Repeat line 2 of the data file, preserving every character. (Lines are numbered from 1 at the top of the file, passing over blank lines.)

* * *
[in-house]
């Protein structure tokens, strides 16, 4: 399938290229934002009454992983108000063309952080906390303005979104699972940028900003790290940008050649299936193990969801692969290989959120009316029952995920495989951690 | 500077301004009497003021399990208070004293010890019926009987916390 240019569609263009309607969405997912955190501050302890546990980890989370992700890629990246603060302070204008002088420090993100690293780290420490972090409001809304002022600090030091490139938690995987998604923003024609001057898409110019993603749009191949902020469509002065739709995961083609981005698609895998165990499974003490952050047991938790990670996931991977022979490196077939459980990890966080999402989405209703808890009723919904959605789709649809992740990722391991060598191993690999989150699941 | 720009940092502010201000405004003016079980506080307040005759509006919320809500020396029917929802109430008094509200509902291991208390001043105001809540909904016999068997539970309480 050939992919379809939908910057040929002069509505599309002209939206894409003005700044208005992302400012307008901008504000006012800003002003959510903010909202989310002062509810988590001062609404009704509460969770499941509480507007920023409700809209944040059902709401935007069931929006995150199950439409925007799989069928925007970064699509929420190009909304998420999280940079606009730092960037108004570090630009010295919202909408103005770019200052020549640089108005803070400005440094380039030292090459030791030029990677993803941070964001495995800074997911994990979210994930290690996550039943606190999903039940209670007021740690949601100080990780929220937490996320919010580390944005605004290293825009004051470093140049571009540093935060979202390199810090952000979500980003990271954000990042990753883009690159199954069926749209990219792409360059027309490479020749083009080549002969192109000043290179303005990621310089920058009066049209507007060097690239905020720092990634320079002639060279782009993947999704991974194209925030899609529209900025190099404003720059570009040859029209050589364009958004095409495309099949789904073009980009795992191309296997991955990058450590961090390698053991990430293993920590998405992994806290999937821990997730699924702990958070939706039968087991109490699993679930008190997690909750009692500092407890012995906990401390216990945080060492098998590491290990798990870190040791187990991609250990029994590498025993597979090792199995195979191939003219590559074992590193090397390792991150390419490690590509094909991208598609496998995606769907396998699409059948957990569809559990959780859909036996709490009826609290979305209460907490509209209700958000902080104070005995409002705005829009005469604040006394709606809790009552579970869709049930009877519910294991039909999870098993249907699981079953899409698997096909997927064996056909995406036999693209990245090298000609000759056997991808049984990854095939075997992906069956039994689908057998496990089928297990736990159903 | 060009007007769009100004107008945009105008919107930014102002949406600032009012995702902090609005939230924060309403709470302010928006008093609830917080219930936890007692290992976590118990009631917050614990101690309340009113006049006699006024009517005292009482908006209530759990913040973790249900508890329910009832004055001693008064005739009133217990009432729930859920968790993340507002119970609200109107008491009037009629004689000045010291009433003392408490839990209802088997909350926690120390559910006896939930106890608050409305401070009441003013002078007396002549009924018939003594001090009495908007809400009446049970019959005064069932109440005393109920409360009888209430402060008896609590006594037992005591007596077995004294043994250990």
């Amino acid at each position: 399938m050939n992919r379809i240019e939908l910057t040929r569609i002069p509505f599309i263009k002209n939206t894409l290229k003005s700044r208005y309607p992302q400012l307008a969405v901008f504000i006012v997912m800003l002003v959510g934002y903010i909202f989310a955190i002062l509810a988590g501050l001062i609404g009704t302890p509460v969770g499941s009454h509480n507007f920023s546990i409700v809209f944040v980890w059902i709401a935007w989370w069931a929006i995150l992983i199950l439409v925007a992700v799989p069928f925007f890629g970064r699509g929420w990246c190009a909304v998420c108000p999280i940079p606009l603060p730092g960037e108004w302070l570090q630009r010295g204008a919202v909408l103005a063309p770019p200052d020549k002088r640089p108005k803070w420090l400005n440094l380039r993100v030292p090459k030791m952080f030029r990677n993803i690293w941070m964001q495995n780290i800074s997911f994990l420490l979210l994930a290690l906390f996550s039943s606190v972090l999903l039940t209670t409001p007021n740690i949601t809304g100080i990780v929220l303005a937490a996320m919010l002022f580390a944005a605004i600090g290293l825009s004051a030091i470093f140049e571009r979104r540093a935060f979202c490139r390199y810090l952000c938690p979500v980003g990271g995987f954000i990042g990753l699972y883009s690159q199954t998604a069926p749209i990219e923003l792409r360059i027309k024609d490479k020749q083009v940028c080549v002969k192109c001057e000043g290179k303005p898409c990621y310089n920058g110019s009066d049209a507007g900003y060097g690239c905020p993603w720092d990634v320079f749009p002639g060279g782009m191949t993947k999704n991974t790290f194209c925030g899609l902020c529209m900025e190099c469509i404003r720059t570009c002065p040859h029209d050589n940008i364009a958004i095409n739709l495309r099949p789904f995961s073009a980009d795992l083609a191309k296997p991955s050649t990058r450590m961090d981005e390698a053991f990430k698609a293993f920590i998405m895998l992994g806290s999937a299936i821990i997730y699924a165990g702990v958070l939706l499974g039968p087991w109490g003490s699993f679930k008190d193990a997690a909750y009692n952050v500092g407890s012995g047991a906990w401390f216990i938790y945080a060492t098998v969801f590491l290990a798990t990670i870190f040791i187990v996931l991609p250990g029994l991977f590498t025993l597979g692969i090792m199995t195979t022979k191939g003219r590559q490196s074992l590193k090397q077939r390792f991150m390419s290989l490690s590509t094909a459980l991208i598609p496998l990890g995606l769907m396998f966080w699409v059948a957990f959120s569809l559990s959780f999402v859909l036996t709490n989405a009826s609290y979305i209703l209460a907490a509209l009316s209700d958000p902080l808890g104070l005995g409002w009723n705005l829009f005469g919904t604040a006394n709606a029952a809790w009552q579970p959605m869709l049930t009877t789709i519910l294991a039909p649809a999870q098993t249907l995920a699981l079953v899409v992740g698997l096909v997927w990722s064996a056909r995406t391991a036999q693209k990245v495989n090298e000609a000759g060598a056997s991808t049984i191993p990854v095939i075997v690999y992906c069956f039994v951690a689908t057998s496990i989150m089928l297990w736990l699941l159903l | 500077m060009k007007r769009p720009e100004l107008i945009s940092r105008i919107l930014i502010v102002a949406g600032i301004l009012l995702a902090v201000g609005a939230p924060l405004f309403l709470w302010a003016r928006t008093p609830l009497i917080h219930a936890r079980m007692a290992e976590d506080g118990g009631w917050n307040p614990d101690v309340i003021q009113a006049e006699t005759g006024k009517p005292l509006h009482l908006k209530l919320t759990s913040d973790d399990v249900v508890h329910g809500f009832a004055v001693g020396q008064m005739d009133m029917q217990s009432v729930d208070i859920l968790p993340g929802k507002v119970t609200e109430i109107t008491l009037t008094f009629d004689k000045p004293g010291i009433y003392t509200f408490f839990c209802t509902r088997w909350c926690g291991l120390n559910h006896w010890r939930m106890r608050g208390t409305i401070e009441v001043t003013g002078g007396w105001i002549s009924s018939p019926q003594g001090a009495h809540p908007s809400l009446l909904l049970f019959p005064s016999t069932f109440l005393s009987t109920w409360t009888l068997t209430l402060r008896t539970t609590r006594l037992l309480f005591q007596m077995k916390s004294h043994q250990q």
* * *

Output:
């Protein structure tokens, strides 16, 4: 399938290229934002009454992983108000063309952080906390303005979104699972940028900003790290940008050649299936193990969801692969290989959120009316029952995920495989951690 | 500077301004009497003021399990208070004293010890019926009987916390 240019569609263009309607969405997912955190501050302890546990980890989370992700890629990246603060302070204008002088420090993100690293780290420490972090409001809304002022600090030091490139938690995987998604923003024609001057898409110019993603749009191949902020469509002065739709995961083609981005698609895998165990499974003490952050047991938790990670996931991977022979490196077939459980990890966080999402989405209703808890009723919904959605789709649809992740990722391991060598191993690999989150699941 | 720009940092502010201000405004003016079980506080307040005759509006919320809500020396029917929802109430008094509200509902291991208390001043105001809540909904016999068997539970309480 050939992919379809939908910057040929002069509505599309002209939206894409003005700044208005992302400012307008901008504000006012800003002003959510903010909202989310002062509810988590001062609404009704509460969770499941509480507007920023409700809209944040059902709401935007069931929006995150199950439409925007799989069928925007970064699509929420190009909304998420999280940079606009730092960037108004570090630009010295919202909408103005770019200052020549640089108005803070400005440094380039030292090459030791030029990677993803941070964001495995800074997911994990979210994930290690996550039943606190999903039940209670007021740690949601100080990780929220937490996320919010580390944005605004290293825009004051470093140049571009540093935060979202390199810090952000979500980003990271954000990042990753883009690159199954069926749209990219792409360059027309490479020749083009080549002969192109000043290179303005990621310089920058009066049209507007060097690239905020720092990634320079002639060279782009993947999704991974194209925030899609529209900025190099404003720059570009040859029209050589364009958004095409495309099949789904073009980009795992191309296997991955990058450590961090390698053991990430293993920590998405992994806290999937821990997730699924702990958070939706039968087991109490699993679930008190997690909750009692500092407890012995906990401390216990945080060492098998590491290990798990870190040791187990991609250990029994590498025993597979090792199995195979191939003219590559074992590193090397390792991150390419490690590509094909991208598609496998995606769907396998699409059948957990569809559990959780859909036996709490009826609290979305209460907490509209209700958000902080104070005995409002705005829009005469604040006394709606809790009552579970869709049930009877519910294991039909999870098993249907699981079953899409698997096909997927064996056909995406036999693209990245090298000609000759056997991808049984990854095939075997992906069956039994689908057998496990089928297990736990159903 | 060009007007769009100004107008945009105008919107930014102002949406600032009012995702902090609005939230924060309403709470302010928006008093609830917080219930936890007692290992976590118990009631917050614990101690309340009113006049006699006024009517005292009482908006209530759990913040973790249900508890329910009832004055001693008064005739009133217990009432729930859920968790993340507002119970609200109107008491009037009629004689000045010291009433003392408490839990209802088997909350926690120390559910006896939930106890608050409305401070009441003013002078007396002549009924018939003594001090009495908007809400009446049970019959005064069932109440005393109920409360009888209430402060008896609590006594037992005591007596077995004294043994250990």